A group of volunteers on the Arizona Mexico border is working to curb the influence of violence on Mexico's children. The effort is meant to prevent a generation of young people from viewing drug violence as a normal part of life.
Inside a barren classroom, fewer than 100 feet from the steel border fence, 70 teachers, social workers, religious leaders and students are learning how to teach children to say no to violence. It's a tall order, given the ruthlessness of Mexico's drug cartels.
More than 40,000 people have died in the drug war and the images of graphic violence are on full display on television and newspapers across the country.
"We're learning a new language," said Alma Yanez, who is one of the event's organizers.
She says one of the big problems is that many children in Mexico are growing up without fathers. They either leave to work in the United States, work long hours in Mexico, or abandon their families.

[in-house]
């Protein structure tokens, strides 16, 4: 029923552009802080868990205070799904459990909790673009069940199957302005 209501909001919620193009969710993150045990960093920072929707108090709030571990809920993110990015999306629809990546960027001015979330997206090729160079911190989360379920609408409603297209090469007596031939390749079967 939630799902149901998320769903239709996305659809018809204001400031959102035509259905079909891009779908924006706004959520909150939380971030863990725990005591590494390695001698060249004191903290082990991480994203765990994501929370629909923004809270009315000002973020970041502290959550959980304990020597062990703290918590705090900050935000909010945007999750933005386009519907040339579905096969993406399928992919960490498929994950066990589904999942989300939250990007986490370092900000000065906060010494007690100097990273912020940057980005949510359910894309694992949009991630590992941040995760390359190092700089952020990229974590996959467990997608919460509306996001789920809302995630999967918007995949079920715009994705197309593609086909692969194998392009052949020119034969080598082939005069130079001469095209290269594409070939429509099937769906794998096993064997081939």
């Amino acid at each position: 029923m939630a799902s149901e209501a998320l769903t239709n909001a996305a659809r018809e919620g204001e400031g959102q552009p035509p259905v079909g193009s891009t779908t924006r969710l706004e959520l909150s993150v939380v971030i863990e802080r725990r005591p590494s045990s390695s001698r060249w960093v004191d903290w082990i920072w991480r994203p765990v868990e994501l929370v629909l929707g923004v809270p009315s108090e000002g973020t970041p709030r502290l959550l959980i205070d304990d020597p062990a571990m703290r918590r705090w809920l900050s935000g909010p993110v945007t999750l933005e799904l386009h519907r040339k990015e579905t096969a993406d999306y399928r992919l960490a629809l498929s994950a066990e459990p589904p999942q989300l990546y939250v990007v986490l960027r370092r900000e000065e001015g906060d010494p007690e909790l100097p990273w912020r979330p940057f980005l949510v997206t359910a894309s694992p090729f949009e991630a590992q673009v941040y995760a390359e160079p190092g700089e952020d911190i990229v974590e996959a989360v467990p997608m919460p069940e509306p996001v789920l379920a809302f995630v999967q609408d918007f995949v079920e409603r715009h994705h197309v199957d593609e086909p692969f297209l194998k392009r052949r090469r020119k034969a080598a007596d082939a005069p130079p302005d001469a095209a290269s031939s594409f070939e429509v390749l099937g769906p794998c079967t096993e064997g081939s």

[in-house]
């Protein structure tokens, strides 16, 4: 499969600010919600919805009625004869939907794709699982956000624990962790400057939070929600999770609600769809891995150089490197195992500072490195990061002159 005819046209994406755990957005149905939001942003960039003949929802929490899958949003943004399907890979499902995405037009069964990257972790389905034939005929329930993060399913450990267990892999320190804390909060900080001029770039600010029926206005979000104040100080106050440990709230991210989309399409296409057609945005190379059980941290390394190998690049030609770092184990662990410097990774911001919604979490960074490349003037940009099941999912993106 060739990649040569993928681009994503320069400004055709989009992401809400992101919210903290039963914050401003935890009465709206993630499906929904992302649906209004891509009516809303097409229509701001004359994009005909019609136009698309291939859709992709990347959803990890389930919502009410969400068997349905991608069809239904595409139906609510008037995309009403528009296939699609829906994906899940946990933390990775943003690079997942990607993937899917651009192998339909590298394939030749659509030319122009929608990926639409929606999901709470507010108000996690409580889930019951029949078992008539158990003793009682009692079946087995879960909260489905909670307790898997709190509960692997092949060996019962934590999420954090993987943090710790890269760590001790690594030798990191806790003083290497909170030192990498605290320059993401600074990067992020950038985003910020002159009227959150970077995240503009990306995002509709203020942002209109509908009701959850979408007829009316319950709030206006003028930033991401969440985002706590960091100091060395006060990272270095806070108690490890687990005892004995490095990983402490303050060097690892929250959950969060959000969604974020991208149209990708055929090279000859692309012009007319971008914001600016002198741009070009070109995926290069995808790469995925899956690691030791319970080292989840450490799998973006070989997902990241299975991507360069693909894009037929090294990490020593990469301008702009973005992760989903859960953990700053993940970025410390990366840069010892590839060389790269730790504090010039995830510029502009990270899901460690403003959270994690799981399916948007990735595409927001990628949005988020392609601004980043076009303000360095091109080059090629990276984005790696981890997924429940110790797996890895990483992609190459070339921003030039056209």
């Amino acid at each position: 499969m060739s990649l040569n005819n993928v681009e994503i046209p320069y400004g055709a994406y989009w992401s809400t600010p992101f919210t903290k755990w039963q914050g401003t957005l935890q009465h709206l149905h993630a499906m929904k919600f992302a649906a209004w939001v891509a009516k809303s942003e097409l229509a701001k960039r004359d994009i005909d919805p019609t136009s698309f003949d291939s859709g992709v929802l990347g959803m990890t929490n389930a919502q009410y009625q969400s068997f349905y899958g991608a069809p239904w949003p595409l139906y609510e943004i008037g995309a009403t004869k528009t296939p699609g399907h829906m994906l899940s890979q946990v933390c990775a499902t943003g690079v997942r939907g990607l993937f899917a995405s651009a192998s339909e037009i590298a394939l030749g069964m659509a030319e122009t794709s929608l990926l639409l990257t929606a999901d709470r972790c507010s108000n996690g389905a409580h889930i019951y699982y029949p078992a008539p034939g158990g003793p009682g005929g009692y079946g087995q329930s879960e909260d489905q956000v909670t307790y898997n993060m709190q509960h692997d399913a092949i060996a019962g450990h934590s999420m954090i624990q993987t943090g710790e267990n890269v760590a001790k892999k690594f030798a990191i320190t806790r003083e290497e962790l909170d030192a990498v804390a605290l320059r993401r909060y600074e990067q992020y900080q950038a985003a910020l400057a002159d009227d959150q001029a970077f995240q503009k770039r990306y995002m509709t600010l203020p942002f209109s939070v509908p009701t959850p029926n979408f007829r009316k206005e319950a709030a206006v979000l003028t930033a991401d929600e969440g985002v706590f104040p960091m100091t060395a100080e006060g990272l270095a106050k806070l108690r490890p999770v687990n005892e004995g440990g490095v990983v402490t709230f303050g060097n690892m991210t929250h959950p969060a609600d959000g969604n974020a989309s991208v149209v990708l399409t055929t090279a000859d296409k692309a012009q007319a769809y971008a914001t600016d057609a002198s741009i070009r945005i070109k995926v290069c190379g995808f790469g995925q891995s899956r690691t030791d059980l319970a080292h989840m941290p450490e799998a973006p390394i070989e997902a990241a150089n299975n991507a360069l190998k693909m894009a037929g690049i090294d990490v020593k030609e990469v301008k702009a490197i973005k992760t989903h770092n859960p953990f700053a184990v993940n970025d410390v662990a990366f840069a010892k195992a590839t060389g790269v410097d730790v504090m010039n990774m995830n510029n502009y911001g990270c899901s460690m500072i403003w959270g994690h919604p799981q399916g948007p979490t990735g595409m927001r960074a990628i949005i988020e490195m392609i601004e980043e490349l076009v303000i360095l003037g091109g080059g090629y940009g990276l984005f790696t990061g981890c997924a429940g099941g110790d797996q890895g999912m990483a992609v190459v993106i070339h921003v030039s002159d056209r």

"We're seeing a generation of single mothers so these other organizations, teachers, preachers and pastors are providing the male image," Yanez said.
The goals of the effort is to encourage mothers to pay close attention to their children and dissuade them from embracing the "mafia" lifestyle, as well as teaching children that violence of any sort is wrong.
Tuesday, September 2 2014 8:58 AM EDT2014-09-02 12:58:48 GMT
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